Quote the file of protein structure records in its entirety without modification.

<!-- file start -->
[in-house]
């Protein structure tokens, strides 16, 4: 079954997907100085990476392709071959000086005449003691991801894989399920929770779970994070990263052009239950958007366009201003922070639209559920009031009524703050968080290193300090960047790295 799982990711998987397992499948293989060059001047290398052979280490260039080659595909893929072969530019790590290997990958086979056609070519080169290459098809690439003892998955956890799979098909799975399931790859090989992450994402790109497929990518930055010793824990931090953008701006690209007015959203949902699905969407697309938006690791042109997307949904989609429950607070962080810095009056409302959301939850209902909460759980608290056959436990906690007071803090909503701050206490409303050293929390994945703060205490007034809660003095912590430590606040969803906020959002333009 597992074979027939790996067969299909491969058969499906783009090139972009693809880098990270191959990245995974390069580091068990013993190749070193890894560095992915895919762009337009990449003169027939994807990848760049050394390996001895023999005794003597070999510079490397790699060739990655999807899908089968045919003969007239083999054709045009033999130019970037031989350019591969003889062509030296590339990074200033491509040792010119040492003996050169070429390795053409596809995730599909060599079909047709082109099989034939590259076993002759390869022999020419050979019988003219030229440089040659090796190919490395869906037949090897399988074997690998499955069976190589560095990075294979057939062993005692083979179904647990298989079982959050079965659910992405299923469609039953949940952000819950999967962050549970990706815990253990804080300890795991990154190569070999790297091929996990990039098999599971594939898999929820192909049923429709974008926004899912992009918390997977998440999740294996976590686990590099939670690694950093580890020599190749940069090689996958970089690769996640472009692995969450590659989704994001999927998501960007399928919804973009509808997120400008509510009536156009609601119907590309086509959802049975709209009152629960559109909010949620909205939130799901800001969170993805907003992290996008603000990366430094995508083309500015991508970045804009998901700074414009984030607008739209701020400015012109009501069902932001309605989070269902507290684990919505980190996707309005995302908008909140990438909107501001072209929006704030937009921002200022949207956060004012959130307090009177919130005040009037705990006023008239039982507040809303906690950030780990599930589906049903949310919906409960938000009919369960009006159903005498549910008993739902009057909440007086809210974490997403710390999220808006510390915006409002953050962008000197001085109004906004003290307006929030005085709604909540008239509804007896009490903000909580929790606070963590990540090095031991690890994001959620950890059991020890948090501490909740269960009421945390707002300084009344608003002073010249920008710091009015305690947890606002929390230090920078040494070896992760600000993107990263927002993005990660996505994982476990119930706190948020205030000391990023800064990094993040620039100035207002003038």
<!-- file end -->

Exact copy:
[in-house]
């Protein structure tokens, strides 16, 4: 079954997907100085990476392709071959000086005449003691991801894989399920929770779970994070990263052009239950958007366009201003922070639209559920009031009524703050968080290193300090960047790295 799982990711998987397992499948293989060059001047290398052979280490260039080659595909893929072969530019790590290997990958086979056609070519080169290459098809690439003892998955956890799979098909799975399931790859090989992450994402790109497929990518930055010793824990931090953008701006690209007015959203949902699905969407697309938006690791042109997307949904989609429950607070962080810095009056409302959301939850209902909460759980608290056959436990906690007071803090909503701050206490409303050293929390994945703060205490007034809660003095912590430590606040969803906020959002333009 597992074979027939790996067969299909491969058969499906783009090139972009693809880098990270191959990245995974390069580091068990013993190749070193890894560095992915895919762009337009990449003169027939994807990848760049050394390996001895023999005794003597070999510079490397790699060739990655999807899908089968045919003969007239083999054709045009033999130019970037031989350019591969003889062509030296590339990074200033491509040792010119040492003996050169070429390795053409596809995730599909060599079909047709082109099989034939590259076993002759390869022999020419050979019988003219030229440089040659090796190919490395869906037949090897399988074997690998499955069976190589560095990075294979057939062993005692083979179904647990298989079982959050079965659910992405299923469609039953949940952000819950999967962050549970990706815990253990804080300890795991990154190569070999790297091929996990990039098999599971594939898999929820192909049923429709974008926004899912992009918390997977998440999740294996976590686990590099939670690694950093580890020599190749940069090689996958970089690769996640472009692995969450590659989704994001999927998501960007399928919804973009509808997120400008509510009536156009609601119907590309086509959802049975709209009152629960559109909010949620909205939130799901800001969170993805907003992290996008603000990366430094995508083309500015991508970045804009998901700074414009984030607008739209701020400015012109009501069902932001309605989070269902507290684990919505980190996707309005995302908008909140990438909107501001072209929006704030937009921002200022949207956060004012959130307090009177919130005040009037705990006023008239039982507040809303906690950030780990599930589906049903949310919906409960938000009919369960009006159903005498549910008993739902009057909440007086809210974490997403710390999220808006510390915006409002953050962008000197001085109004906004003290307006929030005085709604909540008239509804007896009490903000909580929790606070963590990540090095031991690890994001959620950890059991020890948090501490909740269960009421945390707002300084009344608003002073010249920008710091009015305690947890606002929390230090920078040494070896992760600000993107990263927002993005990660996505994982476990119930706190948020205030000391990023800064990094993040620039100035207002003038």